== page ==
Richard Davis

Name: Richard Davis


Lives in: Santa Cruz, California (United States)



From: I was born in California–in the Great Central Valley. We moved around a lot when I was young, from small California town to town. My dad worked at a bank and kept being moved. We ended up in the Bay Area in the small town of Pinole that sits on the eastern side of San Pablo Bay near where the inland rivers drop into the Bay. I grew up in Pinole about 15 miles from Berkeley, which in the 1960s was an interesting place to be! Soon after high school, I moved to San Francisco and spent most of my 20’s into my 30’s there.



Job: I am retired now, but I was a high school teacher for 30 years. Or rather I worked as an educator for 30 years. I spent my 20s kicking around as fry cook, a cab driver, and working my way through school. I started teaching high school English when I was 33. After four years in a rural agricultural school (while living in Santa Cruz) we moved to Athens, Greece where I taught at Athens College for three years.


Returning to the States, I went back to teaching high school–English and then history. After five years at a high school in Santa Cruz, I landed a job at the University of California in Santa Cruz where I taught graduate students who were learning to teach. I was called a ‘supervisor of student teaching’. It was a job I loved, and I stayed there seven years, teaching 12-20 ‘student teachers’ the ins and outs of being a teacher.


When that job ended, I took a job as the Assistant Principal at Santa Cruz High School. I stayed there for 3 years and then became the Principal at the high school where I had taught English and history. I was principal there for seven years.


These days, I am working (very part-time) with the  Santa Clara County Office of Education teaching and advising teachers who are working to become administrators.


Tell us your first three jobs (ever!): My first job was cleaning up the parking lot at the grocery store in my neighborhood. It was across the street from the high school. I was in high school. It was a bit embarrassing at times to be sweeping and cleaning up after the kids I was going to school with.


Job # 2 was washing dishes at a coffeehouse. I worked the late night shifts (6pm to 9 pm and then midnight to 3am) and two full days on the weekend. It was a very busy place and the pace taught me speed and flexibility.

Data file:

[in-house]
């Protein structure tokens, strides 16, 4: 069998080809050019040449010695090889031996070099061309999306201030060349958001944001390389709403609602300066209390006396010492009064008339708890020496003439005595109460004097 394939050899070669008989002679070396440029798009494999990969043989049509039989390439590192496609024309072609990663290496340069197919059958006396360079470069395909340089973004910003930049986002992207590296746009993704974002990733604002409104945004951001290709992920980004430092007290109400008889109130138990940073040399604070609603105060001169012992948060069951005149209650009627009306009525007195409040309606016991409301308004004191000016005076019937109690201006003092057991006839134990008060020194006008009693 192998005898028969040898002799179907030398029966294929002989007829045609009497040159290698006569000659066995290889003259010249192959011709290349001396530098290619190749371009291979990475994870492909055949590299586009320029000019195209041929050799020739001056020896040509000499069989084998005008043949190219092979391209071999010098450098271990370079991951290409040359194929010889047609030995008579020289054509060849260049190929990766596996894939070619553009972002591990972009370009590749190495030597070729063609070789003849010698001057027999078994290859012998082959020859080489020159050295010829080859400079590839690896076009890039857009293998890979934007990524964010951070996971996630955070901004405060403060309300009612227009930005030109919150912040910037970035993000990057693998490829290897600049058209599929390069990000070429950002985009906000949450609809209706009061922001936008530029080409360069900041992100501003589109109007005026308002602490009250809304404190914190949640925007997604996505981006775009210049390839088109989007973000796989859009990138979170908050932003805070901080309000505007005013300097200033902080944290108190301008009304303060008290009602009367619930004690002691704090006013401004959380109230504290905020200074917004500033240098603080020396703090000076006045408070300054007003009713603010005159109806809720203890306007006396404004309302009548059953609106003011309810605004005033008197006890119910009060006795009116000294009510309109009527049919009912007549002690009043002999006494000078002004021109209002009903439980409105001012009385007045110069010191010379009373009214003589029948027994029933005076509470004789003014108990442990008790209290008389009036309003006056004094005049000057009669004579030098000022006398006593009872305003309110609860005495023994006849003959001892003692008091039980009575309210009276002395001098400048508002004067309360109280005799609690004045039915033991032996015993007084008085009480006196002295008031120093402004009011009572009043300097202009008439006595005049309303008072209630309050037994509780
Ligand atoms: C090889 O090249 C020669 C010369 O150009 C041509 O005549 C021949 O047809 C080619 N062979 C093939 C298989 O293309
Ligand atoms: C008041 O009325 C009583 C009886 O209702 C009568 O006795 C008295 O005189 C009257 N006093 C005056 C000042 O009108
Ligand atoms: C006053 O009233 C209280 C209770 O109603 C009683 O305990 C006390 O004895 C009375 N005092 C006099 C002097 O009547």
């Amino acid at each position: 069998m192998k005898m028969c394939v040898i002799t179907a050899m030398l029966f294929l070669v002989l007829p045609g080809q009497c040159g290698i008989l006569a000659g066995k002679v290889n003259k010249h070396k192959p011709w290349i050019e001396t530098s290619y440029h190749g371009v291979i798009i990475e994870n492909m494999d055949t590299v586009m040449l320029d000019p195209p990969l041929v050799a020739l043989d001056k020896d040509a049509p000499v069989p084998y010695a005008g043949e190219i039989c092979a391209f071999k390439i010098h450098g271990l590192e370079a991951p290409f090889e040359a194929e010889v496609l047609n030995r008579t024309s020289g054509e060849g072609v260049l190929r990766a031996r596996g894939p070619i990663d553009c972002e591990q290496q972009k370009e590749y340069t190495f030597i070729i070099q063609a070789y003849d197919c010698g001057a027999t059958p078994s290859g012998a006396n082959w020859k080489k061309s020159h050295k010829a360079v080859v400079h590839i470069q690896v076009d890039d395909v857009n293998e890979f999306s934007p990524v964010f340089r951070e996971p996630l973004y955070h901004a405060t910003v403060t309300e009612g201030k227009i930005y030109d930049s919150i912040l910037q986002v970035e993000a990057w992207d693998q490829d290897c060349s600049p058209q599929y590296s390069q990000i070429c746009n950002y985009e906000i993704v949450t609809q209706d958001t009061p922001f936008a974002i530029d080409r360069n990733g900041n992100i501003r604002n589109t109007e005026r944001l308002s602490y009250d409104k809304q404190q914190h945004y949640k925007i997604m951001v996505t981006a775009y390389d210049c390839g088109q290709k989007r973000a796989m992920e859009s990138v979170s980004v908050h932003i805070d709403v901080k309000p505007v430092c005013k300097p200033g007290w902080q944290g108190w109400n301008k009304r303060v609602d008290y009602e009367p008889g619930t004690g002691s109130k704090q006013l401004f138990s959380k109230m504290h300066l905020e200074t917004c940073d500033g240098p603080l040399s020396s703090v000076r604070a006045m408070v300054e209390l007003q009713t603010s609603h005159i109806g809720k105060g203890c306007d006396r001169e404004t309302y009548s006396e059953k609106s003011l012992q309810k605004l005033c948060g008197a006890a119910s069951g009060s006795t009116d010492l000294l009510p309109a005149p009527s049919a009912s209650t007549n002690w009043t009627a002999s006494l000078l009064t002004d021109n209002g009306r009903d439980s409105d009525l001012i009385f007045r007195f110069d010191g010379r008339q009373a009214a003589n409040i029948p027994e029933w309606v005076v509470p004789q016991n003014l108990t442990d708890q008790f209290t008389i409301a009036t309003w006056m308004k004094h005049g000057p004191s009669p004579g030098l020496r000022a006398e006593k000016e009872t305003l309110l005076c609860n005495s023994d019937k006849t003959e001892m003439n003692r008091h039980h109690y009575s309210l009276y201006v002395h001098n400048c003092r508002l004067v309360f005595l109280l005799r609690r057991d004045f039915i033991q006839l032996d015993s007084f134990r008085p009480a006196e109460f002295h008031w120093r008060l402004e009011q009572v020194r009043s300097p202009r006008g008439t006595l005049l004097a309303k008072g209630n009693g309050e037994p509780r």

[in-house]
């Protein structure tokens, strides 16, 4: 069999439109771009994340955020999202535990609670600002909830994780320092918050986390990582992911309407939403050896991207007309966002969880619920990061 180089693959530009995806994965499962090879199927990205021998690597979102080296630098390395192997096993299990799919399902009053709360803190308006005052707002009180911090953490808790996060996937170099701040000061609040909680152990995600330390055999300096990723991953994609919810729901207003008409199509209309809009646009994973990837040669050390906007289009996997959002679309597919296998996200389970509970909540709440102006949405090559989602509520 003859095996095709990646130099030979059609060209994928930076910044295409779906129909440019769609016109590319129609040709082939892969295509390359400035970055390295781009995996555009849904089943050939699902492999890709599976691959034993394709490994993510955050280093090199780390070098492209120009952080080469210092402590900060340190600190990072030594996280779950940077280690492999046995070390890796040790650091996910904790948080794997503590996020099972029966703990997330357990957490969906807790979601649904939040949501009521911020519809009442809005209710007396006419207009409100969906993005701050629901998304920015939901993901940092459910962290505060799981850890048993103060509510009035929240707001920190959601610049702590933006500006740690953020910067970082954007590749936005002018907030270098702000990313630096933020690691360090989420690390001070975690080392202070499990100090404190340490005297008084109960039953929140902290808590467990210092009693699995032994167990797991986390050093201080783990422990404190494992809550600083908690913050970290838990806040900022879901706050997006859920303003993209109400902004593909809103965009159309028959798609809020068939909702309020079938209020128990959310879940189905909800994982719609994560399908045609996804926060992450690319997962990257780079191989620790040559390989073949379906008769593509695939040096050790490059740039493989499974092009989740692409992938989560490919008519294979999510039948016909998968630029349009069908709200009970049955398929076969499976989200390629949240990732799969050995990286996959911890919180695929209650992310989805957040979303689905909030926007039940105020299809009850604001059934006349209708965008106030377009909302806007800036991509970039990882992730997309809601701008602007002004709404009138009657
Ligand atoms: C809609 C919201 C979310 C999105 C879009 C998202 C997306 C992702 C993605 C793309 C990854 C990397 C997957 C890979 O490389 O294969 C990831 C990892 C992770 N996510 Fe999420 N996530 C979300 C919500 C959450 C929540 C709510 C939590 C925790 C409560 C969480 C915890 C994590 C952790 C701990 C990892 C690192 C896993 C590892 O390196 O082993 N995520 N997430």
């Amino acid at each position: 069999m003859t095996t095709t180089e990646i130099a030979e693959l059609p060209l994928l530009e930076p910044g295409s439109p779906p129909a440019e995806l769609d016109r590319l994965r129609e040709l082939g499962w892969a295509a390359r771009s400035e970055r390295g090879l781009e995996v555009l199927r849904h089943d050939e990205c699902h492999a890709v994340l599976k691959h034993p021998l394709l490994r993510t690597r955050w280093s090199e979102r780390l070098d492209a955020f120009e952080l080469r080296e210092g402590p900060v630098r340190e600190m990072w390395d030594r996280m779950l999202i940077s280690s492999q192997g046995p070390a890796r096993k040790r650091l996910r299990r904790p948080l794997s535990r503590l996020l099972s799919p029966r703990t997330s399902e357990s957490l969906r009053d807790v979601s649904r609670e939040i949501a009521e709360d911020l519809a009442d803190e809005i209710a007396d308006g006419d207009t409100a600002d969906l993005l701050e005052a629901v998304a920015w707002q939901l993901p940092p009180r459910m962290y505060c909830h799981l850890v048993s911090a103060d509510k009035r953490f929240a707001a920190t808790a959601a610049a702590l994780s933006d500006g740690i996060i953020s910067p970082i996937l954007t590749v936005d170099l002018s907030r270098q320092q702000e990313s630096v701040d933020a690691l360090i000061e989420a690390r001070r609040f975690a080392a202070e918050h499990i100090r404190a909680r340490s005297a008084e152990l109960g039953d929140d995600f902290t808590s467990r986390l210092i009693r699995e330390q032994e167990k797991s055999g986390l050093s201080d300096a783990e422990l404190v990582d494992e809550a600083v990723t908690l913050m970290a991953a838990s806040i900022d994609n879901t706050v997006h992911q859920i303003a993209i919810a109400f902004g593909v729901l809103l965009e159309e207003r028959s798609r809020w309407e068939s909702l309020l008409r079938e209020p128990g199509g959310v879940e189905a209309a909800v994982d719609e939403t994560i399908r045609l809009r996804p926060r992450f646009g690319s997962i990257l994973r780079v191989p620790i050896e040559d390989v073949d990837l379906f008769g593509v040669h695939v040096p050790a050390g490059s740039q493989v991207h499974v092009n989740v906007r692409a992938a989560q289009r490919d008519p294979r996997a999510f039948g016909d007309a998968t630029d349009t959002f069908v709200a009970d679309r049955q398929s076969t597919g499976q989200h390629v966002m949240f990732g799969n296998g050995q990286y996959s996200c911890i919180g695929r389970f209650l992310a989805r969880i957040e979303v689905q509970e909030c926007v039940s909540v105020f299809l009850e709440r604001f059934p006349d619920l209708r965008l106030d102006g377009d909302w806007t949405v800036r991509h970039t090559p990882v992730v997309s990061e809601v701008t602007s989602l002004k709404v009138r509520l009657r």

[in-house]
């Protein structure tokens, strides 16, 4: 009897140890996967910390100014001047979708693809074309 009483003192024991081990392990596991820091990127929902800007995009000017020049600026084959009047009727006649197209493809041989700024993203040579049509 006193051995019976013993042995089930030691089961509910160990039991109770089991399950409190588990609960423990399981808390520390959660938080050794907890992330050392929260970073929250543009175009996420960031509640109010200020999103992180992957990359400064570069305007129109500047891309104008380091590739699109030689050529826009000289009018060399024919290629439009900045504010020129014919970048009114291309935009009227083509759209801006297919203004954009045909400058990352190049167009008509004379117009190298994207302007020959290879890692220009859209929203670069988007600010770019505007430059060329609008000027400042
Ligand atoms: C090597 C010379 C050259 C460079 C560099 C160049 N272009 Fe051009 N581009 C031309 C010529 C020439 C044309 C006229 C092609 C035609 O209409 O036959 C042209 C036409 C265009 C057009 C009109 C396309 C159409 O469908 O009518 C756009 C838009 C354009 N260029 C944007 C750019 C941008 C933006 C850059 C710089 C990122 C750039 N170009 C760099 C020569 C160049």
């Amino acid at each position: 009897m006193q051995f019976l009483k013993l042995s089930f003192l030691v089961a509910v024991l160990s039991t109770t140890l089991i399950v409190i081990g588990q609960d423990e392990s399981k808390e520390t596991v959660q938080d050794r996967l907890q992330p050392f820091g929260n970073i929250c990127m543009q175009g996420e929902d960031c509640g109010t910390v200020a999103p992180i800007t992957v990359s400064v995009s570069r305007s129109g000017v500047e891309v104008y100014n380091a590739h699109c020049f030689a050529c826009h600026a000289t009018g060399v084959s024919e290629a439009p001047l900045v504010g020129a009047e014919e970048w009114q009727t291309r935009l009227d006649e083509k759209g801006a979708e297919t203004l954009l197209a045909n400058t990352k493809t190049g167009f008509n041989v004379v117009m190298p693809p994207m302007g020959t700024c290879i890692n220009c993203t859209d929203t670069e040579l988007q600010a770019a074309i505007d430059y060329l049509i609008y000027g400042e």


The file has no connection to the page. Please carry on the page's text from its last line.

My third job—I was a cook at the same coffeehouse.  I think what I learned cooking in a busy breakfast house allowed me to understand work and efficiency and perseverance and kindness and so much more about being a human with work to do.


Zodiac sign?: Gemini


Enneagram type: Type 1 Perfectionist with a 9 wing.  I think I am the self-preservation subtype.



What do you love about Greece? I am not going to be able to do this justice–the gap between what I can write here and the images and places that come to mind.


Greece is not like other places. My immediate thought is to the way people have time for each other and for you. Time for things like meals by the sea in small villages, walking the mountain trails and finding a kafeneion to sit and get an omelet or a slice of sausage and a glass of ouzo, the sound of the sheep bells in the morning, taking a coffee any time of the day, sipping an ouzo as the sun goes down over the sea, walking to dinner at 11pm…


My wife and I first visited Greece in 1980 when we were young travelers. After a tour of the islands and time in Crete, we took the ferry to the Peloponnese and ended up in the town of Stoupa.  We lived in a dirt-floored shack (dubbed the Lovers’ Cottage by the villagers) and walked to the beach every day for a month. So for me, there is the romantic connection to that time.


But Greece–it’s the smells and the landscape and the sea and mountains. And the people. When we moved to Greece to teach at Athens College in 1990, people told us, “You can stay anywhere for a year. And two years is great. But if you stay in Greece for more than two years, you will have a very difficult time leaving and it will be in your soul no matter where you go.” That was true for us. We stayed three years and now have a small house in the Mani. And every time we go and pass over the inland hills near Cambos and out to the sea, I can’t believe the beauty of the place. We lived in the Turkovouno part of Athens, the northern edge above the Old Person’s home. the bakery there was old school. Home-made filo for their tiropita and spanikopita. My goodness. Athens is so walkable and so forgiving.  I love the shops along Athinas Street and the barking of the merchants at the street markets.



Tell us something most people don’t know about you: I can’t whistle



Where we are most likely to find you in Lynn’s Kundalini Yoga? Doing the Enneagram events in my shed in California following along on my computer.



The first time you tried Kundalini Yoga? With Lynn. This past year.



Tell us your top tip to combat climate change: Drive less.


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